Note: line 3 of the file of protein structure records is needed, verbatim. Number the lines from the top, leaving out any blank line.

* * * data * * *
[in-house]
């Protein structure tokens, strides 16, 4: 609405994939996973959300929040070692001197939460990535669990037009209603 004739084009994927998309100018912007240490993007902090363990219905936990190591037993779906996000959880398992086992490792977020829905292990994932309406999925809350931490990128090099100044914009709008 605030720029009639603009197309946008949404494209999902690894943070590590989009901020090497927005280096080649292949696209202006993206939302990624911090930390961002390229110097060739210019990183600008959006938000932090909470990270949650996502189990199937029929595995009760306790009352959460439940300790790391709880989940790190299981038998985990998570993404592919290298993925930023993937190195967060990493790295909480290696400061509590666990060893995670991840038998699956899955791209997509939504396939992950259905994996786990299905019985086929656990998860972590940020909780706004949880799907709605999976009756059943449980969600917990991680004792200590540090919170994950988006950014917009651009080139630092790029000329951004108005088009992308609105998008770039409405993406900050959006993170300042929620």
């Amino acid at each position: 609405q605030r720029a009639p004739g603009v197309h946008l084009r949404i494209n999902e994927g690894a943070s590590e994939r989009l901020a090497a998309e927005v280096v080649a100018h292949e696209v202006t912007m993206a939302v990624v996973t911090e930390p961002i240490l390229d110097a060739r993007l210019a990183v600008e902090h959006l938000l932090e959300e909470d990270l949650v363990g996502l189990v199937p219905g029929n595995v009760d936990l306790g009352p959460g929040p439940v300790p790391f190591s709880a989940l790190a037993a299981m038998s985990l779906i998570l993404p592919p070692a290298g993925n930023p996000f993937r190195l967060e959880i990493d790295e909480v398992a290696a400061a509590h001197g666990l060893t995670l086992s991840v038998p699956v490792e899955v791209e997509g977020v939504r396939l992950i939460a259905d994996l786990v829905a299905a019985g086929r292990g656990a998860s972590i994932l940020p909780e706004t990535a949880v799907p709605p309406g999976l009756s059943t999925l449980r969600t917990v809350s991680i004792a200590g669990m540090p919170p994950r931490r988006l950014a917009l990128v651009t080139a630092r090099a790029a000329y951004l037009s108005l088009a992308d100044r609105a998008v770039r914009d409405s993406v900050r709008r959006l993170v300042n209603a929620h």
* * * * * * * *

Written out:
């Amino acid at each position: 609405q605030r720029a009639p004739g603009v197309h946008l084009r949404i494209n999902e994927g690894a943070s590590e994939r989009l901020a090497a998309e927005v280096v080649a100018h292949e696209v202006t912007m993206a939302v990624v996973t911090e930390p961002i240490l390229d110097a060739r993007l210019a990183v600008e902090h959006l938000l932090e959300e909470d990270l949650v363990g996502l189990v199937p219905g029929n595995v009760d936990l306790g009352p959460g929040p439940v300790p790391f190591s709880a989940l790190a037993a299981m038998s985990l779906i998570l993404p592919p070692a290298g993925n930023p996000f993937r190195l967060e959880i990493d790295e909480v398992a290696a400061a509590h001197g666990l060893t995670l086992s991840v038998p699956v490792e899955v791209e997509g977020v939504r396939l992950i939460a259905d994996l786990v829905a299905a019985g086929r292990g656990a998860s972590i994932l940020p909780e706004t990535a949880v799907p709605p309406g999976l009756s059943t999925l449980r969600t917990v809350s991680i004792a200590g669990m540090p919170p994950r931490r988006l950014a917009l990128v651009t080139a630092r090099a790029a000329y951004l037009s108005l088009a992308d100044r609105a998008v770039r914009d409405s993406v900050r709008r959006l993170v300042n209603a929620h």